- Historic Sites
The Thirteenth Amendment outlawed slavery in 1865, but right on into this century sailors were routinely drugged, beaten, and kidnapped to man America’s mighty merchant marine
September 1995 | Volume 46, Issue 5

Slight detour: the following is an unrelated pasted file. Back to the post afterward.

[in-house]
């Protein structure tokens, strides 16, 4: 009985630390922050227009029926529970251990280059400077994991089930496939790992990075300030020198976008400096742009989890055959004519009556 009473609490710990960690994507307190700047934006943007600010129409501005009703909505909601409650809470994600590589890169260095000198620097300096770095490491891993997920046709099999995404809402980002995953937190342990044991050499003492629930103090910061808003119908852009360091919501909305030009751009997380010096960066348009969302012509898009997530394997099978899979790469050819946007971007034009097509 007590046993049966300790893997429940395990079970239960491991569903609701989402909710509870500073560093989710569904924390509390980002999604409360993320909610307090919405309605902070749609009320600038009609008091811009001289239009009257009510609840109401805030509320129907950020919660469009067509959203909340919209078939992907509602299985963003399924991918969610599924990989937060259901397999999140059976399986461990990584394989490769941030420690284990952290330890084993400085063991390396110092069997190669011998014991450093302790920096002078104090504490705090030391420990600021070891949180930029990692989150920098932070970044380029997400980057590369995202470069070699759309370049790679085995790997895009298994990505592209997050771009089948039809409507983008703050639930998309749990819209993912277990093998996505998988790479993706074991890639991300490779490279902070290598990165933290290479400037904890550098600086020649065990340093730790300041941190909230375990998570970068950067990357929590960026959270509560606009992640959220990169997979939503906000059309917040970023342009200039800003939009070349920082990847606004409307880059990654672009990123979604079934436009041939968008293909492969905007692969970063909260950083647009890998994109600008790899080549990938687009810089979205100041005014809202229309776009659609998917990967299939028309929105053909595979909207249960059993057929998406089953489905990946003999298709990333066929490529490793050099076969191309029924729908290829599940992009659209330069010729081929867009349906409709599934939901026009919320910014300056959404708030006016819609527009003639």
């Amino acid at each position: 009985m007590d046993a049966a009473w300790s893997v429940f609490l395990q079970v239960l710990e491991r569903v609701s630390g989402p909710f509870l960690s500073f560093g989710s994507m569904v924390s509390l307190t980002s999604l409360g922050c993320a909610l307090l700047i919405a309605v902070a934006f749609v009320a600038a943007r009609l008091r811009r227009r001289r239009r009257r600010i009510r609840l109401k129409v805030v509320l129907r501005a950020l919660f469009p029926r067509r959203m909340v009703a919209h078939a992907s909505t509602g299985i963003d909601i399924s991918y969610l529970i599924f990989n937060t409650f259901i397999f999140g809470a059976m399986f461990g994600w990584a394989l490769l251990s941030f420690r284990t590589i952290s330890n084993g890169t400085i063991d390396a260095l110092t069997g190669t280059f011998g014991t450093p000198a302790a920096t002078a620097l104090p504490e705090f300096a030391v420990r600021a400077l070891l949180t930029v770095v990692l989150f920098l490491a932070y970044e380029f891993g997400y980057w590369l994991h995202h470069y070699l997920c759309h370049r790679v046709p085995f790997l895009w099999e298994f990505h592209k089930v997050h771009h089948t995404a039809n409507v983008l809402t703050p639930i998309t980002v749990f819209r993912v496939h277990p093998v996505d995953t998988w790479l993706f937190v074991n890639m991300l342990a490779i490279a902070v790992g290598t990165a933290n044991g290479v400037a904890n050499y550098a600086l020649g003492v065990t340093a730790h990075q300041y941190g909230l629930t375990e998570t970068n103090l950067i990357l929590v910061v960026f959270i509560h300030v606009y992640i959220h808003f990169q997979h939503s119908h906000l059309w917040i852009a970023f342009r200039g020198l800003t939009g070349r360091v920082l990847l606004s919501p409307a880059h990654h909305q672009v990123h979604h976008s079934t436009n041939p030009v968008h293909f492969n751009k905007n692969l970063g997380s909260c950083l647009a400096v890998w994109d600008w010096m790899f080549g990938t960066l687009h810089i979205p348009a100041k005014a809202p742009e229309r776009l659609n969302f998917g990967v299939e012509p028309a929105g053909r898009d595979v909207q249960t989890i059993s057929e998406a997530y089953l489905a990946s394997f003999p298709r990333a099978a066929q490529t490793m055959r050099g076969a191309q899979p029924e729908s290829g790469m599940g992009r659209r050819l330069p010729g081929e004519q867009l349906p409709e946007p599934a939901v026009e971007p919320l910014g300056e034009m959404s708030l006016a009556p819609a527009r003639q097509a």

So the custom passed into history—and into the realm of the picturesque. On Pacific Avenue in San Francisco, for instance, a jolly sign showing a well-dressed thug slapping a belaying pin into his open palm welcomes patrons to Shanghai Kelly’s Saloon. But there are places where the crimp’s trade is still too close to be the stuff of ribald legend. The author of this article knows from personal experience that there are members of highly respected families on the West Coast who know all about shanghaiing but are very glad the custom is so forgotten. They are not eager to have the world discover that their ancestral fortune began with a blow to somebody’s head.